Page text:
Even by Hebridean standards, November and December have been particularly wet, ranging from the grey, wet blanket dreich to torrential rain with a liberal sprinkling of squalls. The calvalcade of westerly depressions has been accompanied by some blustery winds, but so far we have been spared the storm force winds. So there has been no gardening, just looking out of the window, checking the weather forecast, sighing and putting on a full set of waterproofs to dig a few carrots.
So perhaps I should not have been surprised to see a Rain Lily flowering in the covered garden. More than enough to produce a smile.
Zephyranthes are native to the southern United States, Central and South America. Most species are associated with arid habitats where they flower after rain, hence the common name of rain or prairie lily.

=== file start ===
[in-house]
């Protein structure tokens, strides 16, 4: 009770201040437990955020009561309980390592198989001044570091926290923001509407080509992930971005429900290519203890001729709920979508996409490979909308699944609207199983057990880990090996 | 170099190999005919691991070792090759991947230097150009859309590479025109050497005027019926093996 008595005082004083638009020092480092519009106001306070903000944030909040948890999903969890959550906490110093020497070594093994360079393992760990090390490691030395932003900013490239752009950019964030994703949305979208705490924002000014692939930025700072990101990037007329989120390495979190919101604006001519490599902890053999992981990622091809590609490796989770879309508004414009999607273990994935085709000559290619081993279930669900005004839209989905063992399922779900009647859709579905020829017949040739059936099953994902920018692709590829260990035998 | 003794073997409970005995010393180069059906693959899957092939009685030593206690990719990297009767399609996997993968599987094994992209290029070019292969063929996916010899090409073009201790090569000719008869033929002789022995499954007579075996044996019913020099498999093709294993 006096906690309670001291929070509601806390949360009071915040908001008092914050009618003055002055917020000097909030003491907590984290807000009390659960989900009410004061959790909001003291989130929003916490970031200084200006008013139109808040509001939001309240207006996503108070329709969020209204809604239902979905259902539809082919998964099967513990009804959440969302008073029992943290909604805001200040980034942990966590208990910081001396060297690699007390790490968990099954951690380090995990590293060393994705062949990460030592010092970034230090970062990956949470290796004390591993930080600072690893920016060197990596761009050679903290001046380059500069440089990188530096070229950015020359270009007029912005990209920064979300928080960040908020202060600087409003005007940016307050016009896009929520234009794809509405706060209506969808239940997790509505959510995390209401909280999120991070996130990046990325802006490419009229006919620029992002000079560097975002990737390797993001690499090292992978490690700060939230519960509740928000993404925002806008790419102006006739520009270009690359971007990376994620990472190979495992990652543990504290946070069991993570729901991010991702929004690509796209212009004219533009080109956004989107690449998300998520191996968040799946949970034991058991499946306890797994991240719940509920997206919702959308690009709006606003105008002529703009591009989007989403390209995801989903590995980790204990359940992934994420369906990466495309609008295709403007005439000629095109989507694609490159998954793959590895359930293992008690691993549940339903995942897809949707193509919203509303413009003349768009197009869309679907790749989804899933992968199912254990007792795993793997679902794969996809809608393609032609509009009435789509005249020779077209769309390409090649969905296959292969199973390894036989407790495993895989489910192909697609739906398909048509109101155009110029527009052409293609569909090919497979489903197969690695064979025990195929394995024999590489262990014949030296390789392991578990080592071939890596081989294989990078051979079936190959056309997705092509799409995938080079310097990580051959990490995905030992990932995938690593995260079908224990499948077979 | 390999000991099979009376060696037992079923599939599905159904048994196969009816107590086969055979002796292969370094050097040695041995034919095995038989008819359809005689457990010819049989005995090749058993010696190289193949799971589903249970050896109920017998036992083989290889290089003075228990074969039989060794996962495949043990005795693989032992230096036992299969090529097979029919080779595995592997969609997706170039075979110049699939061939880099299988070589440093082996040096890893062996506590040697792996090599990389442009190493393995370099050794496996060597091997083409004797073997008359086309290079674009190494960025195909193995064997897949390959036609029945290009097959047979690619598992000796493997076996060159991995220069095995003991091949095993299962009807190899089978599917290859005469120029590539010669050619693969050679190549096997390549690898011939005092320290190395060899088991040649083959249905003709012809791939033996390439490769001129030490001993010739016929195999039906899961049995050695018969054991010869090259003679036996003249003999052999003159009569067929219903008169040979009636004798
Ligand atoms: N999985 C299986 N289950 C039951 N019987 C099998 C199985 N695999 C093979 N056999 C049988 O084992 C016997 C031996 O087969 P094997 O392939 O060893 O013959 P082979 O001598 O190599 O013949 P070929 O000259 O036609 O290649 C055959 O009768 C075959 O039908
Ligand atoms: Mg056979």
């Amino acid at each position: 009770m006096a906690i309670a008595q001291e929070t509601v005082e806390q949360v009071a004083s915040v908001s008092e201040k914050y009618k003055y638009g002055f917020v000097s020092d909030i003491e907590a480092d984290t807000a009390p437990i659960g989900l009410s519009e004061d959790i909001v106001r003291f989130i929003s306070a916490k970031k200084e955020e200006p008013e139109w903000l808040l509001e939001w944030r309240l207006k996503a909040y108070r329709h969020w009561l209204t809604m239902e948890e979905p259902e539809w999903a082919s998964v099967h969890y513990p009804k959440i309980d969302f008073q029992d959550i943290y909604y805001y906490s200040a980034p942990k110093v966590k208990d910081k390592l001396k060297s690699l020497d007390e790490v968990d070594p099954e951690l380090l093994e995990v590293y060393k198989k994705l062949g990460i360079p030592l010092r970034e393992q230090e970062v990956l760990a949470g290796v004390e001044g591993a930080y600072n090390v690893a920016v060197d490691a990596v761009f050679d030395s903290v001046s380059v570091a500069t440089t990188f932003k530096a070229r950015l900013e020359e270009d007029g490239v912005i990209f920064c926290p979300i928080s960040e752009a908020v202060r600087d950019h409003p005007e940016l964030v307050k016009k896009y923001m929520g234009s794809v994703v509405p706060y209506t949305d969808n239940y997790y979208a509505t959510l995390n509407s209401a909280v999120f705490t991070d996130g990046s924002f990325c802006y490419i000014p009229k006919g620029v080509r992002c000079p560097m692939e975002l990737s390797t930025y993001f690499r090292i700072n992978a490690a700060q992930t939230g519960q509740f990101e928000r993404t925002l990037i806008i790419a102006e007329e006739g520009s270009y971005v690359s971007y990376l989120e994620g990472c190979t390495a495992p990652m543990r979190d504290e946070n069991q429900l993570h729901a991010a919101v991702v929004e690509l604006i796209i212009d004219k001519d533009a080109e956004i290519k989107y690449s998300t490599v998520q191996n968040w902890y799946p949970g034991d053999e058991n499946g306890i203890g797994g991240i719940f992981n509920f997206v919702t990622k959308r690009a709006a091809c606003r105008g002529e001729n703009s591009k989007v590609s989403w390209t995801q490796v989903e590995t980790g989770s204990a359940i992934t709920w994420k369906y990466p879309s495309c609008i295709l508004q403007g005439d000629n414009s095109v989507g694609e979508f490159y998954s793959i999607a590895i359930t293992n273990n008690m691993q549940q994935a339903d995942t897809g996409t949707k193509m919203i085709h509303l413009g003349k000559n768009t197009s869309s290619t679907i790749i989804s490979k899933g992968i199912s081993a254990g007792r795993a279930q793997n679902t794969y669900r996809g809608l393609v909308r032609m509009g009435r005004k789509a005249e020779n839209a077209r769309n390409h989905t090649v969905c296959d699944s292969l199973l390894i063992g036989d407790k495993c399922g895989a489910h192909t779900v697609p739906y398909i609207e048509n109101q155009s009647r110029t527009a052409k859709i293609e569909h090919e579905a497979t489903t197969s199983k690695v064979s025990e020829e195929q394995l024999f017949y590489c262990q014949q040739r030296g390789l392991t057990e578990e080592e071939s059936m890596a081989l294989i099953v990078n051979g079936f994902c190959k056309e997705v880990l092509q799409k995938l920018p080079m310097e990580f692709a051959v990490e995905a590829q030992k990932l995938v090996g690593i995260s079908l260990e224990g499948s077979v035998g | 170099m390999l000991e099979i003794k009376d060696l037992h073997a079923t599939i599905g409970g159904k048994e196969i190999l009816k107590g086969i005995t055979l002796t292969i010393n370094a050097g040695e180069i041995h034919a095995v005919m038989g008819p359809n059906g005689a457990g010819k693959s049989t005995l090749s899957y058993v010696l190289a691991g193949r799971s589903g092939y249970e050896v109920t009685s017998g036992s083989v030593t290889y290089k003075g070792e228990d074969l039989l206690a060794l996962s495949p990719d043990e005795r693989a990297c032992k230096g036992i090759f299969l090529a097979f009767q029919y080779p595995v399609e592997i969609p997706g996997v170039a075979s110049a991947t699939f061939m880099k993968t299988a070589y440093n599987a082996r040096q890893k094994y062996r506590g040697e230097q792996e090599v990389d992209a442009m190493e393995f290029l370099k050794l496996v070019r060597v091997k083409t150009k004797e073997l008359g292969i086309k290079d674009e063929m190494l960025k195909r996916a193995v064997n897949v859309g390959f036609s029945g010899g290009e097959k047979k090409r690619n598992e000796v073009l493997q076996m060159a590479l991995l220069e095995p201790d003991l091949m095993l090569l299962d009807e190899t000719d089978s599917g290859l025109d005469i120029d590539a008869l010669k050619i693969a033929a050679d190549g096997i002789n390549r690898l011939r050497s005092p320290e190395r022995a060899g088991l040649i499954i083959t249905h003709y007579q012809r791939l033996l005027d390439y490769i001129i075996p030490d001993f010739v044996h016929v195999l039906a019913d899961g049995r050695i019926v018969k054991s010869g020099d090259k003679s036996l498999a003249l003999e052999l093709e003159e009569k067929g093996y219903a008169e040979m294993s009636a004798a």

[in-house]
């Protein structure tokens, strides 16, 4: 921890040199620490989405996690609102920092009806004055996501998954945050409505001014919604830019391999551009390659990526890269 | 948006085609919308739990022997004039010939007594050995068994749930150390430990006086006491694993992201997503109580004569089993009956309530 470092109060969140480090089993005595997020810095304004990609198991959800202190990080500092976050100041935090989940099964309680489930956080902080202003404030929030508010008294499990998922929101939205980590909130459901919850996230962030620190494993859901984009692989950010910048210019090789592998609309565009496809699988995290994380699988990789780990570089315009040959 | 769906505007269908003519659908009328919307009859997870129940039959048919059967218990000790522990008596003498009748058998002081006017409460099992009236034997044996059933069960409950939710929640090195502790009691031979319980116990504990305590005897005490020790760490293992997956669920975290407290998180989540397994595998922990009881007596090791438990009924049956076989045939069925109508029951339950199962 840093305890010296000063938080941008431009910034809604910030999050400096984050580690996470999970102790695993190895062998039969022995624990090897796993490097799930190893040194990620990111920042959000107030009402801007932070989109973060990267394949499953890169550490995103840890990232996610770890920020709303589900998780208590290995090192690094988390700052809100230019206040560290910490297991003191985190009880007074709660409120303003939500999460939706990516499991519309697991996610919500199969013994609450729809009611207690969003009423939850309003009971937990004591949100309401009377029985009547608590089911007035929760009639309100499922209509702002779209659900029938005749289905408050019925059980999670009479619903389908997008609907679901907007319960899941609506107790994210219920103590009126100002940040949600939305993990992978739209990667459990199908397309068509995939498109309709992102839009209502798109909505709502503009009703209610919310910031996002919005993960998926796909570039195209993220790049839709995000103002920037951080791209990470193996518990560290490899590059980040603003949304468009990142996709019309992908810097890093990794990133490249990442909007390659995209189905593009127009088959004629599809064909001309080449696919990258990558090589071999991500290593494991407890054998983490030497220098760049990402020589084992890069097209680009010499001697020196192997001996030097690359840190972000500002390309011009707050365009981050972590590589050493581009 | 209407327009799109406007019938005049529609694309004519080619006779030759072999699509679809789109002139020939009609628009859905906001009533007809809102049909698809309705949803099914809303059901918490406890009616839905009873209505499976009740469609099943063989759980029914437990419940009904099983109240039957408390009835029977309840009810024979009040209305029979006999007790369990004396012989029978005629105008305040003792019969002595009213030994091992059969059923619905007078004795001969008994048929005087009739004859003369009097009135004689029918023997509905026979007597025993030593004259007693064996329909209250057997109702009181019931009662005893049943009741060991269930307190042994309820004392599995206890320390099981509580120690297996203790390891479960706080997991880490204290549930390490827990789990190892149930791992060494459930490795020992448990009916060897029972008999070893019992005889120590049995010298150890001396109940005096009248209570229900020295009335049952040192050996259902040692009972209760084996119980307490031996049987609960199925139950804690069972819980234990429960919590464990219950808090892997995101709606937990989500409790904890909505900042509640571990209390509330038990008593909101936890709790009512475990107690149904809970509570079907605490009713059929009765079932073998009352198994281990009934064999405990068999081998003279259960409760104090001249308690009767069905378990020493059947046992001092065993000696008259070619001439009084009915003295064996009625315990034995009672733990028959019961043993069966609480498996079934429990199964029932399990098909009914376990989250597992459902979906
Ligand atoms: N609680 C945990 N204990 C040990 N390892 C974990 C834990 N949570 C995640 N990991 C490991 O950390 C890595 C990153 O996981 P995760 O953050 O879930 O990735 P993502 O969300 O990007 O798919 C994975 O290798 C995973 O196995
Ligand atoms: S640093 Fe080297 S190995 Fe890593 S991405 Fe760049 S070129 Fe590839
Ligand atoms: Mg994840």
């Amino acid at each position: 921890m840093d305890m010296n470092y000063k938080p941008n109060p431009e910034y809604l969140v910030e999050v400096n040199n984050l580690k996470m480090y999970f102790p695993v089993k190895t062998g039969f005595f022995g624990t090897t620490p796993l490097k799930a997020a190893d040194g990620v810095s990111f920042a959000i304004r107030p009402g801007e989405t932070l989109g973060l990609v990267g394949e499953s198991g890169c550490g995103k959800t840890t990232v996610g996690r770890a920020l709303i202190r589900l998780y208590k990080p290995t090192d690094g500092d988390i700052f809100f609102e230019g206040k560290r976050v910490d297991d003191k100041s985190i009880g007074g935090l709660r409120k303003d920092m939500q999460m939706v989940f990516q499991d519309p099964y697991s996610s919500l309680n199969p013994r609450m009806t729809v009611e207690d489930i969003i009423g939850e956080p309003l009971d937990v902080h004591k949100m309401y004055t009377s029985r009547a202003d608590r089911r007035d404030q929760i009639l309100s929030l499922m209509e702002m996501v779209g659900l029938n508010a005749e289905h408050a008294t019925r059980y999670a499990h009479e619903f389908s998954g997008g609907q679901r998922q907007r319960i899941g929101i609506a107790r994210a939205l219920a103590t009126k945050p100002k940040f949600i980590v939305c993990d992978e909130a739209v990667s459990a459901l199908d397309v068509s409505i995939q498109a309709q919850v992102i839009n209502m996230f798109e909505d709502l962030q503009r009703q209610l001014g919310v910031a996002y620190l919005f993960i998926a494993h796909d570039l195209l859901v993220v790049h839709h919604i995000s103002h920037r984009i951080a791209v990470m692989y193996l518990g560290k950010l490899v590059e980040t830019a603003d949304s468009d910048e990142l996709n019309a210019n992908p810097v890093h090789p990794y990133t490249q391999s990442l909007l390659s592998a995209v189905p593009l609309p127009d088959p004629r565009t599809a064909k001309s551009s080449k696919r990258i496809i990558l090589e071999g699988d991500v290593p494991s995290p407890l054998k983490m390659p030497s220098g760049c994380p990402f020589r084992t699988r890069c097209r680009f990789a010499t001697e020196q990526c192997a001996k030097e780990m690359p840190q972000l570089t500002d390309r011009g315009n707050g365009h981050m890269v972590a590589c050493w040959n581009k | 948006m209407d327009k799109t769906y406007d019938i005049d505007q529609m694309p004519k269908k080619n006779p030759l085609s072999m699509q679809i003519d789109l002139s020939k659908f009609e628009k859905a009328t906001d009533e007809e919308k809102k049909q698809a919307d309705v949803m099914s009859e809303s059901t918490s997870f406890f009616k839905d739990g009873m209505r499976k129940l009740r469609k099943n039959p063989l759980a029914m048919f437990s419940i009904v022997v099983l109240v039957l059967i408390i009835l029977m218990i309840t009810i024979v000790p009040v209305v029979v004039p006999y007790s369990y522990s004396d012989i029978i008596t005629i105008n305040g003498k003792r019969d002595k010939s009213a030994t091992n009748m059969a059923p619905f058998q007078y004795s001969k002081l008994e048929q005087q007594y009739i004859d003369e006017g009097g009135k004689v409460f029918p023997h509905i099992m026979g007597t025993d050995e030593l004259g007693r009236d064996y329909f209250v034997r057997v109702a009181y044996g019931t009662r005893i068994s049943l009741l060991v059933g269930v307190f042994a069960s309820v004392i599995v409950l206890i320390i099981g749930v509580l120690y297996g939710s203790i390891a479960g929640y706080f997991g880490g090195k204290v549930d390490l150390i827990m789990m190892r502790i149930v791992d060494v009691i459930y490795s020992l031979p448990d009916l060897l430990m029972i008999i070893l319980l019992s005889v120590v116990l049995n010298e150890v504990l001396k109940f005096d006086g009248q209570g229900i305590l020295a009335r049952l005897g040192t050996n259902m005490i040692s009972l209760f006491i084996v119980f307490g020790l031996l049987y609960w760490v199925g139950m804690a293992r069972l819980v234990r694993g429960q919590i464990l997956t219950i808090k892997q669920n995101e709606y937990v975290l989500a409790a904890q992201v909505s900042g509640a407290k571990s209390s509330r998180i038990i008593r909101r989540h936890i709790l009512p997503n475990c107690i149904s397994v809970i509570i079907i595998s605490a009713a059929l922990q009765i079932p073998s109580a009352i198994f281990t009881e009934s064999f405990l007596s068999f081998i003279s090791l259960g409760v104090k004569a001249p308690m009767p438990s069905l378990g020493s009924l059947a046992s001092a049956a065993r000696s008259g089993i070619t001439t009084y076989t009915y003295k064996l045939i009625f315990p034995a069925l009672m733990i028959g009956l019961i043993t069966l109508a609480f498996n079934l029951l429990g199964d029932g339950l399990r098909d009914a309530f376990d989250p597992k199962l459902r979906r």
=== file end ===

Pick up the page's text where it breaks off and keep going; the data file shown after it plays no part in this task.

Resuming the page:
Zephyranthes drummondii grows at low altitudes on the prairies of central Texas and in the dry foothills of the Sierra Occidental in Mexico. In the wild, the first flowers appear early in the spring, and the bloom sporadically until September. The flowers open in the evening, and are reputed to have aromatic sweet perfume. The thick, slightly ridged petals are conspicuous in the evening light, a characteristic common in flowers pollinated by moths.
This is all a little exotic for the Outer Hebrides, even though the bulbs are protected from the ravages of our climate in a cold greenhouse. They usually flower in the late summer, and whether or not they are pollinated by moths, produce fertile seed. The seed pods are left to mature on the plants and the seeds drop naturally into the gravelly soil. Although we now have a small clump of bulbs and seedlings, we usually only see one flower at a time. A flower in early December is extraordinary and it will be interesting to see if it sets seed.
The weather may be keeping me indoors, but in the greenhouses, there are often small surprises to raise a smile and remind me why I garden.